Cwynar’s collections of objects and images are just as mobile as digital images. Evident in her work is a profound appreciation for the long life-cycle of objects and images. Sorted by colour or subject, among other metadata, their fate is not unlike the images on our phones: sorted, searched, organized, collected, but often forgotten. And yet, these images take up space, on our phones, in our minds, on servers. Our collections take on weighty forms, drawing us into a constellation of extractive industries in inescapable ways. This extraction is material (not least in the minerals and exploitative labour practices which form the matter of analogue and digital photography alike) but also psychological. Participation in systems designed to circulate, store, and collect images also ensures that we are never forgotten by any device or service ever encountered. This too, Cwynar reminds us, is true of objects and images; we can’t quit their material forms. The plastic and celluloid detritus of the twentieth century is a kind of data, exchanged for convenience and forevermore with us.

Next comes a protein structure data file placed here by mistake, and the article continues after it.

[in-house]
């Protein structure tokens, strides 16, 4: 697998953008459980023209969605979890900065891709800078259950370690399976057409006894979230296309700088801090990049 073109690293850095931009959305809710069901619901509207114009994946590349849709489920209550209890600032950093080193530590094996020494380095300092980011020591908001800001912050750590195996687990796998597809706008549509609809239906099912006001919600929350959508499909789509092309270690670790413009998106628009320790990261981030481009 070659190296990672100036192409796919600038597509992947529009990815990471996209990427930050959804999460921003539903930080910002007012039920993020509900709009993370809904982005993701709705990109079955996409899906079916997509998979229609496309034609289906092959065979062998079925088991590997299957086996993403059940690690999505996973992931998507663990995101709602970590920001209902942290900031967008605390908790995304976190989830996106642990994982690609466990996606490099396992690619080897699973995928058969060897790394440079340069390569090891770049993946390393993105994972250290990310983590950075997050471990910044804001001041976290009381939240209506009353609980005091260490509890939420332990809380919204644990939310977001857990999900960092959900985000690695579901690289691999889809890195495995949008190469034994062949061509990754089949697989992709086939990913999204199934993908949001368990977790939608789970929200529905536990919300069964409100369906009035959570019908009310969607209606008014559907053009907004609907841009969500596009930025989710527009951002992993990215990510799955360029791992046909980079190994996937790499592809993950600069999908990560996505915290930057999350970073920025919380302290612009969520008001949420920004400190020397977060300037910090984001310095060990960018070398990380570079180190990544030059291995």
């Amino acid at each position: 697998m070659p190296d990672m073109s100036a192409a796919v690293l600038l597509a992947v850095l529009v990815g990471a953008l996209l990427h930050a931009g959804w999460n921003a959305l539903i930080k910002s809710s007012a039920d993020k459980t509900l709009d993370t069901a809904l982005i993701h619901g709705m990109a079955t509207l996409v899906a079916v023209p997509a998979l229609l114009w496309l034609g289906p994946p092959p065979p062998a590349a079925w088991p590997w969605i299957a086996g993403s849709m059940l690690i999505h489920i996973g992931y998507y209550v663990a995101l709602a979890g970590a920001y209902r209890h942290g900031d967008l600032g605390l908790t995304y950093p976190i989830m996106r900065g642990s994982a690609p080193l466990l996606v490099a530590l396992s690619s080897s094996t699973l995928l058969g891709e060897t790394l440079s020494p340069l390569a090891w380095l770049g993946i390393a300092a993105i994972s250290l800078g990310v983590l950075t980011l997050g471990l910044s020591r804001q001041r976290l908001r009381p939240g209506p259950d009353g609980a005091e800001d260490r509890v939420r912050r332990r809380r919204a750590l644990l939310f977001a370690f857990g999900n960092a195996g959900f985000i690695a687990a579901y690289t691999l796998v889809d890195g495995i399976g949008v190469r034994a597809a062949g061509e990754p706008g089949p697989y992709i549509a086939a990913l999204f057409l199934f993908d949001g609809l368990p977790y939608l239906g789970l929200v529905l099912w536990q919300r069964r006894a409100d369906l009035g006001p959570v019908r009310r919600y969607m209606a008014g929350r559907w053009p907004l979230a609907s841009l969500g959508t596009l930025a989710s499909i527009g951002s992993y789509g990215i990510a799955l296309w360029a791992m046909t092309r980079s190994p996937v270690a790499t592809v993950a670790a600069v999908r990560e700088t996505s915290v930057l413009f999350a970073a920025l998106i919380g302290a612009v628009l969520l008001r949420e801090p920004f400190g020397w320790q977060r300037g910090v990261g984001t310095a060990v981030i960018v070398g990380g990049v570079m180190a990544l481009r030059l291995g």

At this point, you may have noticed that I have not provided much description of the visual content of the objects that Cwynar uses in her work. This is because the mechanisms and apparatuses of image circulation are the real subjects here. Perhaps, as she suggests, we have “lost the plot on the image,” mesmerized by movement. In a 1963 speech entitled “Authoritarian and Democratic Technics,” Lewis Mumford described the relationship between the public and technological systems under capitalism (what Mumford calls “authoritarian technics”) as a kind of “magnificent bribe.” Mumford’s concept of the “bribe” describes the process by which individuals abdicate autonomy in exchange for convenience—forgoing personal data privacy in order to use corporate social media platforms, to use a contemporary example.